Are you protected from carbon monoxide poisoning?

Safety Advisory Notice

Carbon monoxide (CO) is a colourless, odourless and tasteless gas found in the exhaust gases of piston‑engine aircraft. Carbon monoxide detectors provide warning to aircraft occupants of the presence of CO levels in the cabin that are above safe concentrations.

Passive chemical spot detector as carried in VH-NOO (L) with example BWC2R-M1025 active digital CO detector (R) (Source: ATSB)

What happened

On the afternoon of 31 December 2017, the pilot and five passengers of a DHC-2 Beaver floatplane, registered VH-NOO, boarded the aircraft for a charter flight from Cottage Point to Rose Bay, New South Wales. The aircraft taxied for about 7 minutes. Shortly after take-off, the aircraft deviated from the standard flight path, stopped climbing, and entered a confined area (Jerusalem Bay) below the height of the terrain. The aircraft continued along the bay before making a very steep right turn and colliding with the water. All on board were fatally injured and the aircraft destroyed.

Why did it happen

Toxicological testing of stored blood samples found that the pilot and two of the passengers had elevated levels of carbon monoxide (CO). The levels detected were likely to have adversely affected the pilot’s ability to control the aircraft during the flight.

As it is colourless, odourless and tasteless, CO is generally very difficult to detect. The aircraft was fitted with a disposable CO chemical spot detector. While these type of detectors are commonly used in general aviation aircraft, they have known limitations. They have a limited shelf-life when removed from their original packaging, which may be further affected by factors such as exposure to harsh direct sunlight, cleaning chemicals, and halogens. In addition, they are a passive device, which relies on the pilot regularly monitoring the changing colour of the detector to show elevated levels of CO. In contrast, electronic active CO detectors are designed to attract the pilot’s attention through auditory and/or visual alerts when CO levels are elevated, so are more likely to be effective. These are now inexpensive and widely available. Had the pilot been made aware of the presence of CO, the pilot would have been able to take measures to reduce the risk to those on board. In addition, undetected CO in the cabin is a well‑known risk that has been shown to have contributed to many fatal accidents across the world.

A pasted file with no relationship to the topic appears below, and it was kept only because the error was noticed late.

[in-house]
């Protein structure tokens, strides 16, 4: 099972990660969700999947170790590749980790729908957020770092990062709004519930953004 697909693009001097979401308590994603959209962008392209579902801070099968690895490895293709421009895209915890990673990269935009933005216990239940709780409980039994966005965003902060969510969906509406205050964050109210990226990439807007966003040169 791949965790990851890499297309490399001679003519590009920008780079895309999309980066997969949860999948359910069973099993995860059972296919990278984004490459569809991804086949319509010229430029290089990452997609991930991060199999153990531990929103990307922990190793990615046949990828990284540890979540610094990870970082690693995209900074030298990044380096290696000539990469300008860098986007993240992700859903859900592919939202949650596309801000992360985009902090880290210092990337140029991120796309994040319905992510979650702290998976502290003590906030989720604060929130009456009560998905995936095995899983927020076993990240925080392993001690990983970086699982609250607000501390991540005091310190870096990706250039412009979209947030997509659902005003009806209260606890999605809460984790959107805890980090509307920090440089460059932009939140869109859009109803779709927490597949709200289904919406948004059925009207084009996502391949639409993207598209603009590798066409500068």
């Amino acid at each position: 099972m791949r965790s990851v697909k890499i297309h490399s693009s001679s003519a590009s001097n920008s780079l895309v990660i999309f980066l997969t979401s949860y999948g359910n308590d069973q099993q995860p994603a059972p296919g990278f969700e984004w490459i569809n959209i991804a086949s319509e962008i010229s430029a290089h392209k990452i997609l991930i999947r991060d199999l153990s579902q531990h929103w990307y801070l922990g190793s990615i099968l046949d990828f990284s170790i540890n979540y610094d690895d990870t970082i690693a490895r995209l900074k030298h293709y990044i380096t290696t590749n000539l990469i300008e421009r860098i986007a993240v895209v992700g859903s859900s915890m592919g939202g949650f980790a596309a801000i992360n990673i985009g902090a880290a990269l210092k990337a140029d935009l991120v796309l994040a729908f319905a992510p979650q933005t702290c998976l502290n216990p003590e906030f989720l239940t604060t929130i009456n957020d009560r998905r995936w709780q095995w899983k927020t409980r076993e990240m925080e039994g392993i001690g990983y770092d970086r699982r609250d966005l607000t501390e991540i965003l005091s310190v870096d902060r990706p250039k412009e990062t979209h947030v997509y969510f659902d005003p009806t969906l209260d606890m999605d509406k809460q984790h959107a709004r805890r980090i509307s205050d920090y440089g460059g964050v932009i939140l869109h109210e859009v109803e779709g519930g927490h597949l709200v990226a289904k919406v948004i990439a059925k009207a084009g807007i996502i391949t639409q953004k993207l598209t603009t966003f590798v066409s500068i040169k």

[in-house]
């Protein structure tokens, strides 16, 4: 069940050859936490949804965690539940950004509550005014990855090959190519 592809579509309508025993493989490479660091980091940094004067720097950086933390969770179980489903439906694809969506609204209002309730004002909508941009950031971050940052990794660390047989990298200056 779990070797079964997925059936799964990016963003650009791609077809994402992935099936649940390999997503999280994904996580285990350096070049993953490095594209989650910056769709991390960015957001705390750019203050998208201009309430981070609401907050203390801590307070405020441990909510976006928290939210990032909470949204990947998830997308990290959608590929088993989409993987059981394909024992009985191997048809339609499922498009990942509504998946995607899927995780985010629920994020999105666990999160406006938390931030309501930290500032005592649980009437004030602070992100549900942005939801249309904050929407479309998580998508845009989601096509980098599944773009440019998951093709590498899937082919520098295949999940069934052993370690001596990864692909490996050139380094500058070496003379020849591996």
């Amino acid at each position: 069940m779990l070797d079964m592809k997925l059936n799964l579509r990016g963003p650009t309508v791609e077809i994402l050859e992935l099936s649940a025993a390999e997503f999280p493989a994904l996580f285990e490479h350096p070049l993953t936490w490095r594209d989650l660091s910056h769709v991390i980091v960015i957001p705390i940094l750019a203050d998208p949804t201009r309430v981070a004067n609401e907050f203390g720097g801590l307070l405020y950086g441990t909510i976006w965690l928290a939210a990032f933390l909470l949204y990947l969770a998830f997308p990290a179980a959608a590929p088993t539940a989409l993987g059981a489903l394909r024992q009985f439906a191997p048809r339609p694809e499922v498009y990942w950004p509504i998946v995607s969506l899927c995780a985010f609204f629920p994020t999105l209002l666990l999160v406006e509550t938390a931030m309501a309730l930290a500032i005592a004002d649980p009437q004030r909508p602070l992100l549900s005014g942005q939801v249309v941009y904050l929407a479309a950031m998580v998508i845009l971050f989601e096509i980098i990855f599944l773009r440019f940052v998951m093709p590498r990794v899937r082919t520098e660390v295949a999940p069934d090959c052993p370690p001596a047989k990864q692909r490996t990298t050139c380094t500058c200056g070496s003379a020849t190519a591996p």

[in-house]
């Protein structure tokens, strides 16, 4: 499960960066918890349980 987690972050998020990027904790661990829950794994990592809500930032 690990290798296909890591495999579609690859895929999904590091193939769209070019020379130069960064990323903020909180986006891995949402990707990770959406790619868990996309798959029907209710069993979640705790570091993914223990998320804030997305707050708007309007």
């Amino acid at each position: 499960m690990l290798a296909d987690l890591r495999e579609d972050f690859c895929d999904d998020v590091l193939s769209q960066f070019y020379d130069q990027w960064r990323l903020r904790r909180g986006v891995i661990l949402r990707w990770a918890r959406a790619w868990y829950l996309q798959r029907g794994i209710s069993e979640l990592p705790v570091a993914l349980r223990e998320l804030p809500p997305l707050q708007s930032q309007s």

Safety advisory notice

AO-2017-118-SAN-002: The use of an attention attracting carbon monoxide detector in the cockpit provides pilots with the best opportunity to detect carbon monoxide exposure before it adversely affects their ability to control the aircraft or become incapacitated. The ATSB strongly encourages operators and owners of piston‑engine aircraft to install a carbon monoxide detector with an active warning to alert pilots to the presence of elevated levels of carbon monoxide in the cabin. If not provided, pilots are encouraged to carry a personal carbon monoxide detection and alerting device.

Read more about this Civil Aviation Safety Authority’s airworthiness bulletin: AWB 02-064 Issue 1

Read the Safety Advisory Notice: AO-2017-118-SAN-001 - Inspection of exhaust systems and engine firewalls: are they carbon monoxide safe?

Type: Safety Advisory Notice
Investigation number: AO-2017-118-SAN-002
Publication date: 3 July 2020
Last update 31 August 2020
Download complete document
[ Download PDF: 85KB]